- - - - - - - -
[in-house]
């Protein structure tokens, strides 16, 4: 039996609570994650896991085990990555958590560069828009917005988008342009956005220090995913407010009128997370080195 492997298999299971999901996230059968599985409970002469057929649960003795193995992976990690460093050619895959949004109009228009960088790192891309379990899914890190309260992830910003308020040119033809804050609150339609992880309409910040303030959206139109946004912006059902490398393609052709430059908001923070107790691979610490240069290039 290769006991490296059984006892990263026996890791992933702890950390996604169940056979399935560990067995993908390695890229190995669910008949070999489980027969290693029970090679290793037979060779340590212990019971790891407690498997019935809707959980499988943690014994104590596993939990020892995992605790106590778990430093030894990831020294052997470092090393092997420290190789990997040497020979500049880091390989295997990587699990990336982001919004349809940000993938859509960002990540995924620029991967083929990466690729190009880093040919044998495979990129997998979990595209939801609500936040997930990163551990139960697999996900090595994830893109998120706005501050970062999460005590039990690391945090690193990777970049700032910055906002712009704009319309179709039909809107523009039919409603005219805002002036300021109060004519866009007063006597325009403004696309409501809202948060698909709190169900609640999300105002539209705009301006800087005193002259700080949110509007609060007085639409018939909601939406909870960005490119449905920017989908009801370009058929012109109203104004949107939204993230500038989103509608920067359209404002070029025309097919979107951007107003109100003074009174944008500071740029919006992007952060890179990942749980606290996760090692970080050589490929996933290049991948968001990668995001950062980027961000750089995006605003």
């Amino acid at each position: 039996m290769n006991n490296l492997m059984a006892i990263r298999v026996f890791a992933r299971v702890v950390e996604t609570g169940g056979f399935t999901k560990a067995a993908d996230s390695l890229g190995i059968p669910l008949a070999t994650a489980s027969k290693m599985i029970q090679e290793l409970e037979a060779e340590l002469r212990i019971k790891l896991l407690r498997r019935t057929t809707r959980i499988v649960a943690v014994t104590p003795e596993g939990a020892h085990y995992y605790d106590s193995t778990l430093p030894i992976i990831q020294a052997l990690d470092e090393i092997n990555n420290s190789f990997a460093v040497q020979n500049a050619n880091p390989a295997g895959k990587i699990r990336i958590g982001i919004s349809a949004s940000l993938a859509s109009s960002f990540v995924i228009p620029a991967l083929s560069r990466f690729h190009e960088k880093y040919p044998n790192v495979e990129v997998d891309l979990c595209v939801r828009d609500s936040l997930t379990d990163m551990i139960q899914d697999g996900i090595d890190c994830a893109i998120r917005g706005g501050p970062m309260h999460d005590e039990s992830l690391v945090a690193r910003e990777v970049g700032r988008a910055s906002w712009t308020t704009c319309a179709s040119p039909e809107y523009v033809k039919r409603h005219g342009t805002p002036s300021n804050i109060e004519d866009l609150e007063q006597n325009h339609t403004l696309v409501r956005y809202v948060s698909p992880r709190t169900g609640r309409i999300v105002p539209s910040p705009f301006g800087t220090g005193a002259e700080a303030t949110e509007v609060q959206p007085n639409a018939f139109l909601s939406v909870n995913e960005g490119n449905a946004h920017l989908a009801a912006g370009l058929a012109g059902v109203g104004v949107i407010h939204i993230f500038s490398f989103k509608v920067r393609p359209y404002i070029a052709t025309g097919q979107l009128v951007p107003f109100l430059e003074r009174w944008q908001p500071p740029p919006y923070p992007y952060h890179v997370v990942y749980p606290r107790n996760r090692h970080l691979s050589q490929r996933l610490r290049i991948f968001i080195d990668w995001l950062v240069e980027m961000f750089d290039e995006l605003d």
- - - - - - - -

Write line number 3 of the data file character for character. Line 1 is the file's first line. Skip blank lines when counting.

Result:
């Amino acid at each position: 039996m290769n006991n490296l492997m059984a006892i990263r298999v026996f890791a992933r299971v702890v950390e996604t609570g169940g056979f399935t999901k560990a067995a993908d996230s390695l890229g190995i059968p669910l008949a070999t994650a489980s027969k290693m599985i029970q090679e290793l409970e037979a060779e340590l002469r212990i019971k790891l896991l407690r498997r019935t057929t809707r959980i499988v649960a943690v014994t104590p003795e596993g939990a020892h085990y995992y605790d106590s193995t778990l430093p030894i992976i990831q020294a052997l990690d470092e090393i092997n990555n420290s190789f990997a460093v040497q020979n500049a050619n880091p390989a295997g895959k990587i699990r990336i958590g982001i919004s349809a949004s940000l993938a859509s109009s960002f990540v995924i228009p620029a991967l083929s560069r990466f690729h190009e960088k880093y040919p044998n790192v495979e990129v997998d891309l979990c595209v939801r828009d609500s936040l997930t379990d990163m551990i139960q899914d697999g996900i090595d890190c994830a893109i998120r917005g706005g501050p970062m309260h999460d005590e039990s992830l690391v945090a690193r910003e990777v970049g700032r988008a910055s906002w712009t308020t704009c319309a179709s040119p039909e809107y523009v033809k039919r409603h005219g342009t805002p002036s300021n804050i109060e004519d866009l609150e007063q006597n325009h339609t403004l696309v409501r956005y809202v948060s698909p992880r709190t169900g609640r309409i999300v105002p539209s910040p705009f301006g800087t220090g005193a002259e700080a303030t949110e509007v609060q959206p007085n639409a018939f139109l909601s939406v909870n995913e960005g490119n449905a946004h920017l989908a009801a912006g370009l058929a012109g059902v109203g104004v949107i407010h939204i993230f500038s490398f989103k509608v920067r393609p359209y404002i070029a052709t025309g097919q979107l009128v951007p107003f109100l430059e003074r009174w944008q908001p500071p740029p919006y923070p992007y952060h890179v997370v990942y749980p606290r107790n996760r090692h970080l691979s050589q490929r996933l610490r290049i991948f968001i080195d990668w995001l950062v240069e980027m961000f750089d290039e995006l605003d």